© Oli Verlag N.V.

Guillermo Mordillo was an Argentinian cartoonist who rose to prominence during the 1970s and 1980s. His cartoons frequently feature surreal situations, often involving sports such as cycling, golf and association football. Big-nosed white men and women and goofy-looking giraffes are recurring characters. By lack of dialogue, his cartoons easily destroyed all language barriers. His work has a poetic quality, which helped him become a global success. Mordillo won numerous awards and was subject of heavy merchandising, including animated cartoons. At the height of his success, he was one of the most popular and instantly recognizable cartoonists in the world. In terms of global fame he is arguably the most significant Argentinian comic artist of the late 20th century, along with 'Mafalda' creator Quino.

Early life
Guillermo Mordillo was born in 1932 in Villa Pueyrredón, Buenos Aires. His father was an electrician and his mother worked as a domestic staffhold. Like many Argentinian boys, Mordillo enjoyed playing soccer in the streets and remained a huge fan of the sport throughout his entire life. He idolized Buster Keaton and Charlie Chaplin, because they showed him the power of silent comedy, while the Marx Brothers provided him a love for surrealism. Among his graphic influences were Walt Disney, Loriot, Hergé, Oski, Claude Serre, Michel Bridenne and Eduardo Ferro. At age 13 he drew his first comic strip, 'Pascacio El Vagabunde' (1945), featuring an anthropomorphic kitten. A year later, he left school with his parents' blessing to become a professional cartoonist. He studied at the School of Journalism in Buenos Aires and graduated in 1948.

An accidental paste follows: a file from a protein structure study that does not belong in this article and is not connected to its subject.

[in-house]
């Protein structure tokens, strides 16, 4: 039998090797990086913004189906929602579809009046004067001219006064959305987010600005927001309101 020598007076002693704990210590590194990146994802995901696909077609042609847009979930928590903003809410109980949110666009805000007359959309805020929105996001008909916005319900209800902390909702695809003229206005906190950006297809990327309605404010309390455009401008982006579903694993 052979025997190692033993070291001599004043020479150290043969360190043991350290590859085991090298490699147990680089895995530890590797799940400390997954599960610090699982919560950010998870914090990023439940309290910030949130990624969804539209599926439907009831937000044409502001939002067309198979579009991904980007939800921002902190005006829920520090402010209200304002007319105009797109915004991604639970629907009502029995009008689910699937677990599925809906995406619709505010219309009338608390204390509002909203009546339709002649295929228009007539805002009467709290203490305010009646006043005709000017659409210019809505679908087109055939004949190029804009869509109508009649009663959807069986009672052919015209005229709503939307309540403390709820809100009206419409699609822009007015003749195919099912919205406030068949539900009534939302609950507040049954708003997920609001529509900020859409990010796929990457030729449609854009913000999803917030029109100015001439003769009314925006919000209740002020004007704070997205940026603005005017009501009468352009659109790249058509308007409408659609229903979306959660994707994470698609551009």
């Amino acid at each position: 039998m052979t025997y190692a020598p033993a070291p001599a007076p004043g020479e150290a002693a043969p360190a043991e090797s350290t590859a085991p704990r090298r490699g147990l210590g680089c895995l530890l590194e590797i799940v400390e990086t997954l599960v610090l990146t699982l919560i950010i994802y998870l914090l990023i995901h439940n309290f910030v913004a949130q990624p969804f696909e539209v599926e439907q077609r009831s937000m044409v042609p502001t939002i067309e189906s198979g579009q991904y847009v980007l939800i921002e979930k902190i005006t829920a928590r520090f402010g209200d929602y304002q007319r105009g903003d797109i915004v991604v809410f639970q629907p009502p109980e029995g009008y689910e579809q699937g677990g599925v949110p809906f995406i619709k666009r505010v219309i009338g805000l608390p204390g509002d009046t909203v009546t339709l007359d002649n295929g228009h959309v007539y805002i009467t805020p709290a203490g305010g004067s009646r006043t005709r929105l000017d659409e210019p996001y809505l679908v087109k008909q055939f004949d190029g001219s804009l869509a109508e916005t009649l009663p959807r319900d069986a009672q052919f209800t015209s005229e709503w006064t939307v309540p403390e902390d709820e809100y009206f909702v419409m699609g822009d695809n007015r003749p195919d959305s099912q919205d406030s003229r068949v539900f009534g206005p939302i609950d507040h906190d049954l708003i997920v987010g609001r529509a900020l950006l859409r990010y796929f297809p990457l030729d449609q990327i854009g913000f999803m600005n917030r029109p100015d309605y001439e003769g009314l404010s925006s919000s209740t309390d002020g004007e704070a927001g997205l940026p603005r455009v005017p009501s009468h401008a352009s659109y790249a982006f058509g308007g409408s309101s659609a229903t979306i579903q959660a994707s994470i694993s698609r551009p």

Early career
Mordillo's career took off in 1950, when he joined the animation studio Burone Bruché. On the side, he adapted famous fairy tales by Charles Perrault, the Brothers Grimm and Joseph Jacobs into little illustrated books in landscape format shape, published by Codex. In 1952 Mordillo decided to establish his own animation studio, Estudios Galas. He nevertheless had more success publishing cartoons in several Argentinian newspapers and magazines. Soon Mordillo became the house cartoonist of La Naciòn.

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Move to Peru
In November 1955, Mordillo decided to travel and moved to Lima, Peru, where he found a job as a freelance designer at the local division of the McCann Erickson advertising company. He also illustrated 'Aesop's Fables' for the publishing company Editorial Iberia Lima. During his stay in Peru he developed a passion for golf which, just like association football, became a recurring theme in his cartoons.

Move to the USA
By 1959, Mordillo became a greeting card illustrator for Hallmark in Kansas City. A year later he moved to the United States. The artist always wanted to work for Disney, but instead found employment at Paramount Pictures, where he animated on 'Popeye' and 'Little Lulu' cartoons (respectively based on the characters created by E.C. Segar and Marge). In the end he liked his old job better. Mordillo moved to New York City, where he designed greeting cards for another company, Oz. 

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Move to Europe, and breakthrough